Figures show that solar module installations enjoyed a boom between 2006 and 2011, from around 1.4 GW in 29 GW respectively, but last year the sector nudged up to 30.25 GW of installed power.
And this year installations are forecast to fall to 25.4 GW, due to reduced government support in several countries, such as Spain, Italy and Germany.
However the report from research and consulting firm GlobalData forecasts from 2014 onward, annual additions are expected to remain stable until 2020.
The analysis found that Germany was the largest consumer of solar modules in 2012, with annual installations of 7.6 GW, followed by China with 5 GW.
China also continued to be the largest manufacturer of solar modules in the world, boasting 66 per cent of total global production in 2012.
Harsha Nagatham, GlobalData’s alternative energy analyst, said: “With domestically available polysilicon, a favourable regulatory environment and an easily available inexpensive labour force, companies such as Yingli Green Energy, Trina Solar, LDK Solar and Jinko Solar have been leading solar module manufacturing with annual production capacities of over 1000 MW each.”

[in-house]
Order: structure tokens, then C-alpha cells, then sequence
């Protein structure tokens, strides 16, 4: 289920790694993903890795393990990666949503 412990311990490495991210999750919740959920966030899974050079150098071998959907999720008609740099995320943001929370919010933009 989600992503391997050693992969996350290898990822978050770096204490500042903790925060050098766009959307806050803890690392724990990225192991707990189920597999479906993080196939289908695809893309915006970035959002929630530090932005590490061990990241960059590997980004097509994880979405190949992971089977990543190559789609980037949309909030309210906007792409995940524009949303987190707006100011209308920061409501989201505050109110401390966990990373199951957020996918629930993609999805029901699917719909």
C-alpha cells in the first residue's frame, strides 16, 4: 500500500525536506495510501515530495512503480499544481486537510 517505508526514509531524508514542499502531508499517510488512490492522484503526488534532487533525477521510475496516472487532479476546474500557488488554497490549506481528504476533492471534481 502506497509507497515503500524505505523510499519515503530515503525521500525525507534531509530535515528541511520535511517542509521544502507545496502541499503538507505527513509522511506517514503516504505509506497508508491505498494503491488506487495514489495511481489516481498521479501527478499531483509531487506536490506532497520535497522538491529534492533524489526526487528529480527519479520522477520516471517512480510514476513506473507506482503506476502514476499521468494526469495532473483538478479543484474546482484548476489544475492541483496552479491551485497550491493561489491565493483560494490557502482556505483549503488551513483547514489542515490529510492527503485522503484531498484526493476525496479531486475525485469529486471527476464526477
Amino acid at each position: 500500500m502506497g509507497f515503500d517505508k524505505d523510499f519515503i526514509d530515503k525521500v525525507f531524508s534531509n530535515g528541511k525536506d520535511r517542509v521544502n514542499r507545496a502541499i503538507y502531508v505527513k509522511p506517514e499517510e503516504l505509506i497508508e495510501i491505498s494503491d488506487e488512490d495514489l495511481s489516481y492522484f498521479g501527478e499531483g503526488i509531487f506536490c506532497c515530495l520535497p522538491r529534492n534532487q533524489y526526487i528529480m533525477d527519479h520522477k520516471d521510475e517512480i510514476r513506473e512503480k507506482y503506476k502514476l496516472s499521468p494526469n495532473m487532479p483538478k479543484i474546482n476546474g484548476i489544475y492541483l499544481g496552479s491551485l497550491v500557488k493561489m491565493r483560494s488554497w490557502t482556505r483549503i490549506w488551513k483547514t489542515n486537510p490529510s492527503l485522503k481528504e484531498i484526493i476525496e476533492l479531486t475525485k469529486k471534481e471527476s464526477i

GlobalData also states that the cost of solar PV modules has dropped drastically since 2006, when the average price was $3.8/W. In 2012, the price of a module was $0.91/W, and it is expected to fall further over the coming years, reaching $0.25/W in 2020.
“Solar PV is the third-largest deployed renewable technology in terms of installed capacity after hydro and wind,” said Nagatham. “Emerging countries in the regions of Asia-Pacific, Latin America, the Middle East and Africa are expected to be the major markets in the future due to an increasing focus on green energy to help fuel economic growth.”